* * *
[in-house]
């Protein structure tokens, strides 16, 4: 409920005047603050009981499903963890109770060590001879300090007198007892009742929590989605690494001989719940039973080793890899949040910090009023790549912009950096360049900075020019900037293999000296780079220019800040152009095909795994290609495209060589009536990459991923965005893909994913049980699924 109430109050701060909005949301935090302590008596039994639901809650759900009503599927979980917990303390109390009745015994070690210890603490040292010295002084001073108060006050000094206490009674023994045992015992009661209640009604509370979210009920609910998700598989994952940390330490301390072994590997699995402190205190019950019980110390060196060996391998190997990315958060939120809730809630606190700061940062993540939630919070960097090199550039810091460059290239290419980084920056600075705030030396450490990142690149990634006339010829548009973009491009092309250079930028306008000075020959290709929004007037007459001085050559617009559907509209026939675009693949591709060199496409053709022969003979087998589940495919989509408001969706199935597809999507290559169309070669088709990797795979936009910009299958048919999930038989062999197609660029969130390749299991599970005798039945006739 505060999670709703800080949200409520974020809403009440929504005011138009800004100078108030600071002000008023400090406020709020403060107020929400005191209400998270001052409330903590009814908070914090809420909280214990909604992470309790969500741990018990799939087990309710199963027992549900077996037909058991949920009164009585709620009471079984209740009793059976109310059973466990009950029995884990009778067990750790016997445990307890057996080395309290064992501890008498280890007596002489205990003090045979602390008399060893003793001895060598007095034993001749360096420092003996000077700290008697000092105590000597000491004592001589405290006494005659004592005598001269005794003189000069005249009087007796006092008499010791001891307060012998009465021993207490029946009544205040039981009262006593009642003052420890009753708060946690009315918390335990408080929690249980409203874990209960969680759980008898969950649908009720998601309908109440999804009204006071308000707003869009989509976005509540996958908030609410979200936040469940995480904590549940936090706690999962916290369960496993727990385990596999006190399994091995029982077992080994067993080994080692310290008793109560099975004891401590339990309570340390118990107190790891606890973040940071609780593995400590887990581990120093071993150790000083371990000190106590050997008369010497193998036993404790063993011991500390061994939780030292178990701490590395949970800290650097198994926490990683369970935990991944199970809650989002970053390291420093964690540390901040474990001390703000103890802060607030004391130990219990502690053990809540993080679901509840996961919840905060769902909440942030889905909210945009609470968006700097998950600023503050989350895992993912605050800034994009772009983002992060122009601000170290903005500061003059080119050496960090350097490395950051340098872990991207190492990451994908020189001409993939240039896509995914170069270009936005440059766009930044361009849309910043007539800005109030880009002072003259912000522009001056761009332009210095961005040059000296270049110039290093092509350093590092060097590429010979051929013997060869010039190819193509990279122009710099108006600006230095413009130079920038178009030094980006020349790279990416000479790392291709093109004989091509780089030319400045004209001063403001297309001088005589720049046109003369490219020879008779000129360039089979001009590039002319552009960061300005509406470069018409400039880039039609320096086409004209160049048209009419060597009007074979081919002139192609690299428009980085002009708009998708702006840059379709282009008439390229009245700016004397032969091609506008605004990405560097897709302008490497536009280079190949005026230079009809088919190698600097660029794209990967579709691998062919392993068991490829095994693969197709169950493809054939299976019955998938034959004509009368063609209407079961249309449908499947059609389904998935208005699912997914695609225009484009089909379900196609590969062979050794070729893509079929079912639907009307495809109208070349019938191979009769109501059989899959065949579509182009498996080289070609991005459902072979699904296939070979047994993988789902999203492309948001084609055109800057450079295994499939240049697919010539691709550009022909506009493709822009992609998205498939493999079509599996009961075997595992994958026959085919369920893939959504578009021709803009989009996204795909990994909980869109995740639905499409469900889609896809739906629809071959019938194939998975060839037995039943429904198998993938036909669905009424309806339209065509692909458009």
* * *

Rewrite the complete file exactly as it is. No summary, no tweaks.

[in-house]
């Protein structure tokens, strides 16, 4: 409920005047603050009981499903963890109770060590001879300090007198007892009742929590989605690494001989719940039973080793890899949040910090009023790549912009950096360049900075020019900037293999000296780079220019800040152009095909795994290609495209060589009536990459991923965005893909994913049980699924 109430109050701060909005949301935090302590008596039994639901809650759900009503599927979980917990303390109390009745015994070690210890603490040292010295002084001073108060006050000094206490009674023994045992015992009661209640009604509370979210009920609910998700598989994952940390330490301390072994590997699995402190205190019950019980110390060196060996391998190997990315958060939120809730809630606190700061940062993540939630919070960097090199550039810091460059290239290419980084920056600075705030030396450490990142690149990634006339010829548009973009491009092309250079930028306008000075020959290709929004007037007459001085050559617009559907509209026939675009693949591709060199496409053709022969003979087998589940495919989509408001969706199935597809999507290559169309070669088709990797795979936009910009299958048919999930038989062999197609660029969130390749299991599970005798039945006739 505060999670709703800080949200409520974020809403009440929504005011138009800004100078108030600071002000008023400090406020709020403060107020929400005191209400998270001052409330903590009814908070914090809420909280214990909604992470309790969500741990018990799939087990309710199963027992549900077996037909058991949920009164009585709620009471079984209740009793059976109310059973466990009950029995884990009778067990750790016997445990307890057996080395309290064992501890008498280890007596002489205990003090045979602390008399060893003793001895060598007095034993001749360096420092003996000077700290008697000092105590000597000491004592001589405290006494005659004592005598001269005794003189000069005249009087007796006092008499010791001891307060012998009465021993207490029946009544205040039981009262006593009642003052420890009753708060946690009315918390335990408080929690249980409203874990209960969680759980008898969950649908009720998601309908109440999804009204006071308000707003869009989509976005509540996958908030609410979200936040469940995480904590549940936090706690999962916290369960496993727990385990596999006190399994091995029982077992080994067993080994080692310290008793109560099975004891401590339990309570340390118990107190790891606890973040940071609780593995400590887990581990120093071993150790000083371990000190106590050997008369010497193998036993404790063993011991500390061994939780030292178990701490590395949970800290650097198994926490990683369970935990991944199970809650989002970053390291420093964690540390901040474990001390703000103890802060607030004391130990219990502690053990809540993080679901509840996961919840905060769902909440942030889905909210945009609470968006700097998950600023503050989350895992993912605050800034994009772009983002992060122009601000170290903005500061003059080119050496960090350097490395950051340098872990991207190492990451994908020189001409993939240039896509995914170069270009936005440059766009930044361009849309910043007539800005109030880009002072003259912000522009001056761009332009210095961005040059000296270049110039290093092509350093590092060097590429010979051929013997060869010039190819193509990279122009710099108006600006230095413009130079920038178009030094980006020349790279990416000479790392291709093109004989091509780089030319400045004209001063403001297309001088005589720049046109003369490219020879008779000129360039089979001009590039002319552009960061300005509406470069018409400039880039039609320096086409004209160049048209009419060597009007074979081919002139192609690299428009980085002009708009998708702006840059379709282009008439390229009245700016004397032969091609506008605004990405560097897709302008490497536009280079190949005026230079009809088919190698600097660029794209990967579709691998062919392993068991490829095994693969197709169950493809054939299976019955998938034959004509009368063609209407079961249309449908499947059609389904998935208005699912997914695609225009484009089909379900196609590969062979050794070729893509079929079912639907009307495809109208070349019938191979009769109501059989899959065949579509182009498996080289070609991005459902072979699904296939070979047994993988789902999203492309948001084609055109800057450079295994499939240049697919010539691709550009022909506009493709822009992609998205498939493999079509599996009961075997595992994958026959085919369920893939959504578009021709803009989009996204795909990994909980869109995740639905499409469900889609896809739906629809071959019938194939998975060839037995039943429904198998993938036909669905009424309806339209065509692909458009």